Properties of steel-aluminum joints generated by combining continuous and pulsed laser radiation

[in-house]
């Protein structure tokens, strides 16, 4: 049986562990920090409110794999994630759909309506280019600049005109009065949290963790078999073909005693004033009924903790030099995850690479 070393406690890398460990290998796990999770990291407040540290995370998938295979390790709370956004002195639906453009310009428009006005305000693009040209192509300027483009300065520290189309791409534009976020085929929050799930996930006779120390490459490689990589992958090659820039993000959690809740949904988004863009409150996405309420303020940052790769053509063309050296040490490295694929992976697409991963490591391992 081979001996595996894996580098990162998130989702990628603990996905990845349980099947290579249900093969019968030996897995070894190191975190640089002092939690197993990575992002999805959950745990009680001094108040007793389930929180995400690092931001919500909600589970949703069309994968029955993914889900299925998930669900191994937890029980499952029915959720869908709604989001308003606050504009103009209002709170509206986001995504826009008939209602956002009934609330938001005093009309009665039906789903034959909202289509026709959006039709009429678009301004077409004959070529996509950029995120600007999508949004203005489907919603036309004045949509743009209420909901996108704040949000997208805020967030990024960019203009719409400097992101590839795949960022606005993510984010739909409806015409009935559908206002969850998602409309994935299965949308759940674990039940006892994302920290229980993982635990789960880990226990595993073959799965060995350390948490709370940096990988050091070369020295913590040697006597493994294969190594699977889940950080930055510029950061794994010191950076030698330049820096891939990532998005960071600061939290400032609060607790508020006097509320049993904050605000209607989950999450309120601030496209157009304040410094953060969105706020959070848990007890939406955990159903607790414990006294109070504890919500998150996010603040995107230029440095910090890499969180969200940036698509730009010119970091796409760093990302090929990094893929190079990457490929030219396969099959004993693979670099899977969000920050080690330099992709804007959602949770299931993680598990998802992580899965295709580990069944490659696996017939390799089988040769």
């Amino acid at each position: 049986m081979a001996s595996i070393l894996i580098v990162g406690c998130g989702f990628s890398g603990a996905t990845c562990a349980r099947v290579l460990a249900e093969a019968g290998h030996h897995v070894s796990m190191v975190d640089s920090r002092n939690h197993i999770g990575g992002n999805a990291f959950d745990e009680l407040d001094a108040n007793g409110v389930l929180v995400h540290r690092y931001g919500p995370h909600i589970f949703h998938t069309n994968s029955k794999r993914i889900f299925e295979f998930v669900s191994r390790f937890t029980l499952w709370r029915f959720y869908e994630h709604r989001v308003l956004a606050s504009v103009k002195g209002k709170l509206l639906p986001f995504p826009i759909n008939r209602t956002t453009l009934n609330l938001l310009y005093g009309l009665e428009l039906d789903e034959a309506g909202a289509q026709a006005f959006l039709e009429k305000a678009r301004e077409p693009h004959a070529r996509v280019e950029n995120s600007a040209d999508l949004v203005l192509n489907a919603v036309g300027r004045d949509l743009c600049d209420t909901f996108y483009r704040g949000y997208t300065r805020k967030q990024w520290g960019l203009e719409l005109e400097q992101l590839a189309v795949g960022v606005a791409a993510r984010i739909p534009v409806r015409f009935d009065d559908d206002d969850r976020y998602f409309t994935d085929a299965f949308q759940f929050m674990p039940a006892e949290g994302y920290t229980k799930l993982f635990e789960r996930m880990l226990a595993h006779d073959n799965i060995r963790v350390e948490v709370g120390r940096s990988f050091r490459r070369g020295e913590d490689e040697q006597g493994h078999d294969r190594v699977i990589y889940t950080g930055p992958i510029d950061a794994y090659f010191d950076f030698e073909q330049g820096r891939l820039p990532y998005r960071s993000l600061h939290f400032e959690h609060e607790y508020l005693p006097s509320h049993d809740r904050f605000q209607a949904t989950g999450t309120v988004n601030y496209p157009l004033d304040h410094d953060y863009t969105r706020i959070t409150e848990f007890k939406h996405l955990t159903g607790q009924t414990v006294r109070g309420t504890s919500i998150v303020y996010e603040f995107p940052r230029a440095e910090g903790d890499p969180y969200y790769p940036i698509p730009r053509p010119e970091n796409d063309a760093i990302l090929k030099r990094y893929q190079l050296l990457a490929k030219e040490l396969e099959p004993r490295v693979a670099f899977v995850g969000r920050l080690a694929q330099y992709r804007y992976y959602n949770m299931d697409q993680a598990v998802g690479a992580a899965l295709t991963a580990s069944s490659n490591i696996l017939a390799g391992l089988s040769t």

The combination of a continuous and a pulsed laser beam in a common process zone makes it possible to join aluminum and galvanized steel. This method does not require the use of chemical fluxes. It can be applied to different joint geometries such as double-flanged joints and lap joints. The basic microstructure of these joints is discussed using metallographic cross-sections. The properties of the intermetallic iron-aluminum compounds are examined in greater detail using methods such as energy-dispersive X-ray spectroscopy (EDS) and transmission electron microscopy (TEM). The results from these measurements indicate that the use of wire material alloys containing silicon leads to the formation of ternary phases. The joints exhibit a high strength in mechanical tests even when cyclic loads are applied.